By MARC LEVY and BROOKE SCHULTZ Associated Press
Democrats who control the state House of Representatives on Tuesday advanced an estimated $1.8 billion boost to the pensions of Pennsylvania state government and public school retirees, while some Republicans said taxpayers will unfairly shoulder the financial burden.
The legislation passed 140-63, with every Democrat supporting it.
It now goes on to the GOP-controlled state Senate, where it faces an uncertain future.
Gov. Josh Shapiro’s office declined to say whether the Democrat supports the bill, but would continue to review it as it moved chambers. The state’s teacher’s union hailed the legislation as “long overdue.”
The bill’s sponsor, Rep. Steve Malagari, D-Montgomery, said during floor debate that the bill is a modest request to help tens of thousands of pensioners with their financial struggles amid steep increases in inflation.
“Our teachers, our public servants deserve a retirement reflecting their commitment and not to be marred by financial hardship,” Malagari said.
Most House Republicans opposed the bill, saying the state has sought to help the low-income older Pennsylvanians by boosting subsidies for property taxes and rent. They said pensioners receive Social Security, which has been boosted by cost-of-living adjustments to reflect inflation.
Rep. Brad Roae, R-Crawford said that the legislation was “so expensive it cannot be funded in one year,” and could impact local property taxes as school districts have to shoulder the costs.
“Not to downplay anybody’s financial plight, but there are a lot of people that never worked for the state, never worked for the school district, that have much worse financial situations in retirement than retired school employees and state employees that we’re trying to help here,” he said.
House Minority Leader Rep. Bryan Cutler, R-Lancaster, recalled the past management of the state’s school employee pension system that included deferred payments and steep increases in property tax bills to help make up for it.
“For years, the General Assemblies of the past used the public pension system like an irresponsible teenager with a credit card,” he said. “Unfortunately, it has been the property taxpayers who continue to pay the price for those past mistakes. And this is the important part. They will continue to pay if this legislation is enacted in its current form.”
Under the bill, an estimated 69,000 pensioners would see an average annual bump in their pensions of a couple hundred dollars a month, for a total cost of nearly $1.8 billion, according to independent actuarial analysts.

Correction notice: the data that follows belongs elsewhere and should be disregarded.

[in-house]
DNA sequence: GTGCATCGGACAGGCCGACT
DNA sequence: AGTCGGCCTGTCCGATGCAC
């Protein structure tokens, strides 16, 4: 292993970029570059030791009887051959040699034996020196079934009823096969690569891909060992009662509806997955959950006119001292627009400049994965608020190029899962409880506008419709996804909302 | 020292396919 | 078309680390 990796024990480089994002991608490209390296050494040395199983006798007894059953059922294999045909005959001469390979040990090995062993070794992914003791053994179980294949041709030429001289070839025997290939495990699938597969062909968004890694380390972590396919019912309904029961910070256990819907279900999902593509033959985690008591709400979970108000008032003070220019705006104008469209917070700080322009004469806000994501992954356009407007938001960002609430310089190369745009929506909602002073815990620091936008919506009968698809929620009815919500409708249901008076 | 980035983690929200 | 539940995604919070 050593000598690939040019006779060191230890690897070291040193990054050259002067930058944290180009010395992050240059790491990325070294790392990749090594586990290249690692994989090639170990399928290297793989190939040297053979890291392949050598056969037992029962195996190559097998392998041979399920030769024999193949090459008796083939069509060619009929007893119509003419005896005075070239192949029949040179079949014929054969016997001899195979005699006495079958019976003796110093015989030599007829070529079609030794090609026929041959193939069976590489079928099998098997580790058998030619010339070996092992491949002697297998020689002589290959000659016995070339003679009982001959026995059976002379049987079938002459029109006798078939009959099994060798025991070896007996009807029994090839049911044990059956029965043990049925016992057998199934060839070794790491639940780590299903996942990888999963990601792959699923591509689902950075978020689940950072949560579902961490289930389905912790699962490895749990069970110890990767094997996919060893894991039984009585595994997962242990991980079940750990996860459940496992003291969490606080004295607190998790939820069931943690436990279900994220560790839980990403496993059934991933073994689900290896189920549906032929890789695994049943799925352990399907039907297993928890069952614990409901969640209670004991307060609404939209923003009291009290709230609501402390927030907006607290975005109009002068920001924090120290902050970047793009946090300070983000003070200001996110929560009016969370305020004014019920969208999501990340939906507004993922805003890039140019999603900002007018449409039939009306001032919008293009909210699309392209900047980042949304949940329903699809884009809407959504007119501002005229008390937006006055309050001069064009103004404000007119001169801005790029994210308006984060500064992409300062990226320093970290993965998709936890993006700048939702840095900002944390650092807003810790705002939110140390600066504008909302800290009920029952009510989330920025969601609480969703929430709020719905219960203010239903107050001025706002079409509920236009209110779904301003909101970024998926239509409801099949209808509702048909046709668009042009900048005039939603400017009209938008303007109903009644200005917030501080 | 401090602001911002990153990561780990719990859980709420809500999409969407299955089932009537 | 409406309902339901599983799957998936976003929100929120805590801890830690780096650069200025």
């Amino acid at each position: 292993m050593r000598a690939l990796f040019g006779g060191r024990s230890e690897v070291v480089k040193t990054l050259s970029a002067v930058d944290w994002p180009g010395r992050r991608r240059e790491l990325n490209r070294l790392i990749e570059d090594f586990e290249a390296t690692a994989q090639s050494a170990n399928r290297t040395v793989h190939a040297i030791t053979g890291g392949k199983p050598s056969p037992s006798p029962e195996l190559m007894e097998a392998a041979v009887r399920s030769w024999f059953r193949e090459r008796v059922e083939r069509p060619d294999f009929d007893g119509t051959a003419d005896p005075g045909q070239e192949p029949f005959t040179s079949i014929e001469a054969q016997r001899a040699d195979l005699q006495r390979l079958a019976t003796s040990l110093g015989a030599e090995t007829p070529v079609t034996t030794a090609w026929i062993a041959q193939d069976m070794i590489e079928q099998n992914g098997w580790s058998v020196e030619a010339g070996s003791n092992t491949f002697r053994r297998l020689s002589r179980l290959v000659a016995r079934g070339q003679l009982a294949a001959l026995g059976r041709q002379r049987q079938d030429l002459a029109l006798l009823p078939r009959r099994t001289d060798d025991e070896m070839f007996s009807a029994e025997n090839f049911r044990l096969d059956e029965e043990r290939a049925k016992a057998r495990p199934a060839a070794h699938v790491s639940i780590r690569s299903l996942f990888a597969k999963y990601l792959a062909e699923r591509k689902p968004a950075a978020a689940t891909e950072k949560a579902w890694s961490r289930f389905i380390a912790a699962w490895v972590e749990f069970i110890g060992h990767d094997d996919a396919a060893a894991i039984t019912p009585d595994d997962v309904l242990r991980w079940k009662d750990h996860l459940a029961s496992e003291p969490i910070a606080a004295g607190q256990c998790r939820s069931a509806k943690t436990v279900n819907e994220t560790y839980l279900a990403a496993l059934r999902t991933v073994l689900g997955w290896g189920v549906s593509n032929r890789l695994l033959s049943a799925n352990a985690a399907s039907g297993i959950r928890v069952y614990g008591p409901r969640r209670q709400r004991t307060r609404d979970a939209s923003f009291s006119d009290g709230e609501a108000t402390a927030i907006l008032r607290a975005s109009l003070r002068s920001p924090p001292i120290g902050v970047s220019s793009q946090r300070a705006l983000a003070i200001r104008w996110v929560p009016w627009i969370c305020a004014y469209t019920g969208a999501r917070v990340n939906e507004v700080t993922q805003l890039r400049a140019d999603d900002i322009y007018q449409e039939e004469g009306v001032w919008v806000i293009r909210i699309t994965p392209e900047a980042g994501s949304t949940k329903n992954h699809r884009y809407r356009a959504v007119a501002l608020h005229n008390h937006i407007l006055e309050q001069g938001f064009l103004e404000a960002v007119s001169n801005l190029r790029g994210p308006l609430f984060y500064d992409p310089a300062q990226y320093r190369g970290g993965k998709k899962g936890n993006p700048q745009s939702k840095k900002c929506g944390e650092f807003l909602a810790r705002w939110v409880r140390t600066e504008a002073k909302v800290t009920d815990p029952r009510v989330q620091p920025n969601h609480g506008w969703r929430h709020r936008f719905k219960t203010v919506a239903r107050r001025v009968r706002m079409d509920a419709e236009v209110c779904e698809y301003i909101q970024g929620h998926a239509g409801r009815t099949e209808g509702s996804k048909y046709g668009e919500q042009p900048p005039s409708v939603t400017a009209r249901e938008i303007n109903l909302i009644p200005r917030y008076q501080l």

The state would be on the hook to pay back most of it in annual installments over 10 years, while school districts also would owe a portion over that period.
More than 25,000 retirees from state government would see an average annual increase of $2,240 in the first year while roughly 43,500 retirees from public schools would see an average annual increase of $3,040 in the first year.
Eligible state government retirees are at an average age of nearly 80, and are expected to live an average of 12 years. Eligible public school retirees are at an average age of nearly 83 and are expected to live an average of 10 years.
Labor unions backing the change say pensioners who retired before 2001 have not had a cost-of-living increase since then, and are struggling to get by since inflation spiked two years ago. A 2001 law fattened pensions for people who had not yet retired, but did not apply to those who had already retired.
Neither of the state’s big pension systems are fully funded. In a statement, Senate Majority Leader Joe Pittman, R-Indiana, said the chamber would take a hard look at the bill with that in mind.
“I have genuine empathy for those who retired before 2001 and this is something which will be thoroughly reviewed,” Pittman said. “Obviously, we must be careful about the fragile nature of our pension funds.”
The push for the pension increase comes as the Pennsylvania state government is awash in cash after years of running deficits. It is sitting on approximately $14 billion in reserves, or almost one-third of its approved budget of $45 billion for the current fiscal year.